Infection control conundrum
I graduated from dental hygiene school in 1992 and went to work in a wonderful general practice. Last year, my husband was transferred to another state, so we had to move.
by Dianne Glasscoe
I graduated from dental hygiene school in 1992 and went to work in a wonderful general practice. Last year, my husband was transferred to another state, so we had to move. To receive my license in the new state, I had to take an exam covering infection control and jurisprudence, which I passed.
Currently, I work in a local general practice, but I am seriously considering leaving. The reason is that the infection control standards practiced in the office by other staff members are sloppy and out-of-date. There is one chairside assistant who never uses any barriers on overhead light handles, chairs, bracket trays, X-ray tubeheads, or air/water syringes. Her practice is to wipe everything with a damp 4x4 sponge. Handpiece sterilization is haphazard at best. Sometimes it happens, sometimes it doesn't. I have observed her carrying patient charts to the front desk with contaminated gloves. Also, she wastes treatment gloves by refusing to wear utility gloves for clean-up purposes.
When I came to work here, I asked for plastic barriers for all of the above-mentioned items. The assistant ordered the necessary items for me but made it plain that she did not feel it was necessary.
I try to follow good asepsis procedures, because I would not want to be responsible for passing disease-causing microorganisms from one patient to another. However, the assistant continues to show contempt for my infection control procedures.
The bottom line is that I would not feel comfortable having dentistry done in this office, nor would I want my family to be treated in an environment that I feel is unsafe.
How can I make the assistant see that, instead of criticizing me, she needs to bring her own practices up to the correct standards?
Keeping it Clean in Connecticut
It sounds to me like this assistant is stuck back in the 1970s, because wiping everything down with an alcohol sponge was standard protocol back then. I shudder to think of some of the infection control methods we used in those days. I can even remember when we used to rinse out saliva ejectors, soak them overnight, and reuse them!
Back in those days of innocence/ignorance, we did not know about HIV and many emerging diseases spread through the sharing of intravenous needles, blood transfusions, and/or sexual intercourse. Our knowledge about disease transmission and cross-contamination was limited, and there is no telling how many patients got colds, etc. after a dental visit. It's a wonder that many more dental practitioners and patients did not get serious illnesses. When I graduated from hygiene school in 1978, we did not wear gloves unless we had a cut or open wound on our hands or if our patient was ill. Eye protection and masks were optional.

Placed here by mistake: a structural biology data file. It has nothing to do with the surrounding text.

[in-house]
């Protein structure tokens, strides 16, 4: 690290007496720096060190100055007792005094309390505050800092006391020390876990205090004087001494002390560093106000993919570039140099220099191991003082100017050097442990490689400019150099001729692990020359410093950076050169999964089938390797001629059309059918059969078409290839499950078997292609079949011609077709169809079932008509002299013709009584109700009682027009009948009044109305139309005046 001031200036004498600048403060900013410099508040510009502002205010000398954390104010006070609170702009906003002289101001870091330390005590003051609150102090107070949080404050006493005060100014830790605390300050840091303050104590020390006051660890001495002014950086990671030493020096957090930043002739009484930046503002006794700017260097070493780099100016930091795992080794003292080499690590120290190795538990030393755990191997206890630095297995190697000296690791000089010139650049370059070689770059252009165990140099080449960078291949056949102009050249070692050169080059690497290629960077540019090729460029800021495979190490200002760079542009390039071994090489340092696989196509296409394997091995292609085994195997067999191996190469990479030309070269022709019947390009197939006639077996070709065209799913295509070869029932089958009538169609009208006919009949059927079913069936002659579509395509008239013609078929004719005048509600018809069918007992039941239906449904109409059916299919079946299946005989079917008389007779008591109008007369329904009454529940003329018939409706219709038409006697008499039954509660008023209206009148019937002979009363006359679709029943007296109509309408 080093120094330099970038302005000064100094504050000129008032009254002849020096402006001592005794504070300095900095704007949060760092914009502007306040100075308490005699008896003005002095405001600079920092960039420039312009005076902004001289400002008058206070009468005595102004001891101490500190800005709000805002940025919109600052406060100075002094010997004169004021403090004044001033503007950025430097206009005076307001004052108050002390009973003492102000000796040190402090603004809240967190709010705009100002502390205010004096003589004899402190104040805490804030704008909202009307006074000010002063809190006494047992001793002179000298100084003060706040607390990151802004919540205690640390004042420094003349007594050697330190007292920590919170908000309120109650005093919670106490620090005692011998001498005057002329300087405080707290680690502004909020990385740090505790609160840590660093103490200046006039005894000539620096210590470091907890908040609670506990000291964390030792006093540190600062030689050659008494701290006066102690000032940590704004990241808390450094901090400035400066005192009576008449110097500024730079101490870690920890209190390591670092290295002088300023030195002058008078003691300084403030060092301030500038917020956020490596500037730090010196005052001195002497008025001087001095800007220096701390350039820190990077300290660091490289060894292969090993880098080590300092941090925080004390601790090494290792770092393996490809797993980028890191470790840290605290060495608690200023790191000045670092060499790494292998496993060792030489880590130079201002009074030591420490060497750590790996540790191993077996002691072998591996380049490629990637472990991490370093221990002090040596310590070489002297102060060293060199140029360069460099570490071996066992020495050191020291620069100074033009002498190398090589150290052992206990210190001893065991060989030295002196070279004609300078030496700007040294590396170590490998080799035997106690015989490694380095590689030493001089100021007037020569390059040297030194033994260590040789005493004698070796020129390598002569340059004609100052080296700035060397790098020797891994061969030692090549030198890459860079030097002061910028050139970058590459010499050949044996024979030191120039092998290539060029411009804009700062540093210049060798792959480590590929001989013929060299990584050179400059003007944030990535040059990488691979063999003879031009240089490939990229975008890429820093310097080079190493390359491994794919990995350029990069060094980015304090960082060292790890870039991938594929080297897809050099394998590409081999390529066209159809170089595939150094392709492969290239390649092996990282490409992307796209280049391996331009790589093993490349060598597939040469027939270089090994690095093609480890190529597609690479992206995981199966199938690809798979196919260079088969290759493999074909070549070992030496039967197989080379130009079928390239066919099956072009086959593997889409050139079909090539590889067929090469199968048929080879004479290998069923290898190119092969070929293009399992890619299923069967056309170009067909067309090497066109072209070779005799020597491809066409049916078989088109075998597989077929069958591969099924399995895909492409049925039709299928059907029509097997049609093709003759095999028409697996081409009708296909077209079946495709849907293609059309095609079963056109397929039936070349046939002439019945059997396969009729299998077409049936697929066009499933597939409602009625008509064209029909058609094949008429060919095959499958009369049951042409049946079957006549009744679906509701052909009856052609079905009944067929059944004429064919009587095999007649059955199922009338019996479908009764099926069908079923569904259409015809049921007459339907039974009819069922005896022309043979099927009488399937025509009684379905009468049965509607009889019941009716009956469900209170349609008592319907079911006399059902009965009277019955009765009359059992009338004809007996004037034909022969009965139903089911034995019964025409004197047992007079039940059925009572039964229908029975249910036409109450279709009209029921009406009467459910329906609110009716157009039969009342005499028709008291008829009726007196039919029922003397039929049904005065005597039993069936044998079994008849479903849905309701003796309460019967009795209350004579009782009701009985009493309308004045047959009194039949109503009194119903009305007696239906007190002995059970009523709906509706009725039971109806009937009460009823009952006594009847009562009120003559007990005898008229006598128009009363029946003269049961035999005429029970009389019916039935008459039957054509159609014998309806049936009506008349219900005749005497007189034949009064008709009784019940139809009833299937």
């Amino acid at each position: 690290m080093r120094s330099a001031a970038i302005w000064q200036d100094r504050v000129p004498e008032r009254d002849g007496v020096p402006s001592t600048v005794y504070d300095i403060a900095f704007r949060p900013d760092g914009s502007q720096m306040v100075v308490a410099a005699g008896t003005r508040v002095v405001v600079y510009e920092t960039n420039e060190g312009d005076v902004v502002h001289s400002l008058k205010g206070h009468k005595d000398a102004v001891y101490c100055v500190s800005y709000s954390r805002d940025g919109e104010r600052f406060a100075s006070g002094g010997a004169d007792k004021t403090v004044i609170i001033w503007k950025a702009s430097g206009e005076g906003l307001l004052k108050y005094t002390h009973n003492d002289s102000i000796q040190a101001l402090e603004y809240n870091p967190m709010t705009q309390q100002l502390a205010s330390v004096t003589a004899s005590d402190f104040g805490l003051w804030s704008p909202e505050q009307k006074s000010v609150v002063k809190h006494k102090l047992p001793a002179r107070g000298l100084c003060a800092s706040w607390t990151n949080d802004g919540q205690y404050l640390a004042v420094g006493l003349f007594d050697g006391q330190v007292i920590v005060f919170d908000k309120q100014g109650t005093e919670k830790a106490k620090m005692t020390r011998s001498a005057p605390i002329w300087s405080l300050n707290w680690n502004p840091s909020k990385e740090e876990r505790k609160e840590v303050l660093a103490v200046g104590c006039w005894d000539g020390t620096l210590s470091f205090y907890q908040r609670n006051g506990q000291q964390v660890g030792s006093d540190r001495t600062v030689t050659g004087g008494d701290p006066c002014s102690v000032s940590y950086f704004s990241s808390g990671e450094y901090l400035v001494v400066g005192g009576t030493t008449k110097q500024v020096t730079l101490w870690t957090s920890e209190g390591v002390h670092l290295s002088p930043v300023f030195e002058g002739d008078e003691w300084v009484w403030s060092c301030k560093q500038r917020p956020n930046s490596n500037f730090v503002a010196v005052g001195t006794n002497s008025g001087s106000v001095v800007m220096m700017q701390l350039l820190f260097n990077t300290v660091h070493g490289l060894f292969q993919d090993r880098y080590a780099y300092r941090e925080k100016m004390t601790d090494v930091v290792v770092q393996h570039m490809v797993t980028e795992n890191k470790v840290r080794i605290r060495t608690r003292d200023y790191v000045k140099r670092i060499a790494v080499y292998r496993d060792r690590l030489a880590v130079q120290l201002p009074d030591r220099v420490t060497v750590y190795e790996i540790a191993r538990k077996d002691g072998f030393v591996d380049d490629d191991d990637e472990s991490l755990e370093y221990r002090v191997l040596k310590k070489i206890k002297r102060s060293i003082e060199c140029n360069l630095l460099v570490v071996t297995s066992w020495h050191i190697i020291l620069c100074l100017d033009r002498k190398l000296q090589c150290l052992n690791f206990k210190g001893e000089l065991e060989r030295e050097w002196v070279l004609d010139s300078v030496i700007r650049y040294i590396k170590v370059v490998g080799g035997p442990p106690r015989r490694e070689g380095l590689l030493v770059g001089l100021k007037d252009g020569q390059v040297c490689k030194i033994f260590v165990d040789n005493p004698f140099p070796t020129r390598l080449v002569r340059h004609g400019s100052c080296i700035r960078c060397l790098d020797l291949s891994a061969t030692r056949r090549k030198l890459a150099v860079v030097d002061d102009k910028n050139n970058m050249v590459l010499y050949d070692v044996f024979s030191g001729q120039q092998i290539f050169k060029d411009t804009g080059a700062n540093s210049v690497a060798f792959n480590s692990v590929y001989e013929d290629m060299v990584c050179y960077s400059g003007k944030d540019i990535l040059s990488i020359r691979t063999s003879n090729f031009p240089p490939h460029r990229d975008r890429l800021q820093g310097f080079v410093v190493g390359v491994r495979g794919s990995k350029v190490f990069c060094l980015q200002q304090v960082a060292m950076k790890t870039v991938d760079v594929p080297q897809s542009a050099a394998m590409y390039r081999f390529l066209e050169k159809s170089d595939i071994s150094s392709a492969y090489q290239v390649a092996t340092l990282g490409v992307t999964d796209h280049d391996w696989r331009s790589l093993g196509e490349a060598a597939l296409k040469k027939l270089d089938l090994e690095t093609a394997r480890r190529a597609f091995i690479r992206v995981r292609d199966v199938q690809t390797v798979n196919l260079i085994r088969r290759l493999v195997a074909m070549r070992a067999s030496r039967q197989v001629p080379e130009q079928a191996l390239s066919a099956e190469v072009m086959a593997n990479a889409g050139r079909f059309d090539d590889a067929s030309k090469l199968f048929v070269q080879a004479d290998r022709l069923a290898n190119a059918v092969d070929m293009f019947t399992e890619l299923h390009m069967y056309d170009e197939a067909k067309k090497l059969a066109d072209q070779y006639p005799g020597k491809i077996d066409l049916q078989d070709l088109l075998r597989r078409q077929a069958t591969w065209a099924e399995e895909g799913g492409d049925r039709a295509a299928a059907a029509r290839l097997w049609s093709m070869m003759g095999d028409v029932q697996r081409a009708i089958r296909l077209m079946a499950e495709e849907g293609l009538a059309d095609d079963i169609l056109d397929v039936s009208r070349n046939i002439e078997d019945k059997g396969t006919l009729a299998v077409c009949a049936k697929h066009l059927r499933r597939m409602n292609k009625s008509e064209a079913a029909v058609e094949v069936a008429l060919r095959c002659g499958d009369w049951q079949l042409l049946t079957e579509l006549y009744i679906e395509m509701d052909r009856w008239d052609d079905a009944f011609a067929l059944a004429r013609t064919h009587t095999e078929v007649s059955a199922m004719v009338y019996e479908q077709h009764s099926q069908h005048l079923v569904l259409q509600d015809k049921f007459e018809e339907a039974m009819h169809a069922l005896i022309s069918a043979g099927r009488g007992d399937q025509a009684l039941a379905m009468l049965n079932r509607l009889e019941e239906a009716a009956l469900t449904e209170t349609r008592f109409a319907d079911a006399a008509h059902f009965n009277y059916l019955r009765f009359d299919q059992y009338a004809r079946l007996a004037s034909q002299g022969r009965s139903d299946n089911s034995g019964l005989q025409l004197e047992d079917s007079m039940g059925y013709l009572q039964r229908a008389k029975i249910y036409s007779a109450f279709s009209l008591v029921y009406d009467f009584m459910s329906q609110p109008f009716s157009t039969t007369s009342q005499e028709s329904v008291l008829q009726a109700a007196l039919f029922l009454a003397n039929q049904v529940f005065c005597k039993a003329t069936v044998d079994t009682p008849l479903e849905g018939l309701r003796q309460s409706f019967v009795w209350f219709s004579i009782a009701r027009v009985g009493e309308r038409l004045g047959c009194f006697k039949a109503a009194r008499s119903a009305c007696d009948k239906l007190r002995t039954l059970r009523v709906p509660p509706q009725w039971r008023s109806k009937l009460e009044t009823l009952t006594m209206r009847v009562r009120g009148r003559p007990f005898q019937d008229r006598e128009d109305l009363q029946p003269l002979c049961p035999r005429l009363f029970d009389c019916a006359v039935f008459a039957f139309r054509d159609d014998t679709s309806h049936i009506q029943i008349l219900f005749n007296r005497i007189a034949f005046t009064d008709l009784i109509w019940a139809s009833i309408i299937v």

When the human immunodeficiency virus was identified just a few years later, everything changed! This virus was like no other in its ability to destroy the host immunity and cause a slow, painful death. I remember when gloves, masks, and eye protection became mandatory. My boss, who was a 25-year veteran of dentistry, jokingly called me the "masked wonder." It was difficult for him to change his old routine and get used to the burden of the new infection control protocol.
Standards among individual offices continue to evolve. Barriers, which afford the best infection control, have been met with more resistance than spraying and wiping. I'm still amazed when I see clinicians going to the trouble of wiping down an operatory chair in between patients. Using a plastic chair cover negates wiping and preserves the upholstery from the damaging effects of chemicals.
The same is true for bracket trays and holders for the air/water syringe, saliva ejector, and handpiece. Furthermore, if the handpiece is not heat sterilized after every use, it is supposed to be covered with a clean plastic barrier. Wiping or spraying is not sufficient to thoroughly rid a handpiece of pathogens. Hygienists who merely wipe the handpiece down between patients should ask themselves this question: Would I want to be the last patient of the day and have a handpiece that has been in the mouths of nine other people — and not sterilized — used on me? I didn't think so! And while it is true that handpiece barriers are a burden to use, they offer the best guard against cross-contamination outside of heat sterilization.
One thing that bothers me is that your doctor has not taken the lead in keeping current infection control protocols in place. My guess is that this doctor and assistant have been practicing dentistry for a long time and have simply not kept up with all the changes through the years. Another possibility is that the assistant was trained by someone who was not up-to-date on current protocol. Unless the assistant is certified, she is not required to take continuing education.
You asked how you can make her see that she is grossly behind the times with her infection control methods. My short answer to this is that you can't make her see or do anything. The problem is that needed changes in infection control protocol must first be accepted and embraced by the doctor. With that in mind, you can offer to be the infection control facilitator for your practice.
Every dental office has the responsibility to protect patients and staff members from the potential spread of disease. Knowing and keeping current with emerging infection control procedures helps insure that patients and staff members will be protected.
It has long been held that the best learning takes place when the participants take an active part in the learning process. Therefore, this guide has been developed to help dental practices conduct their own yearly infection control update with all staff members participating in the discussion.
The first step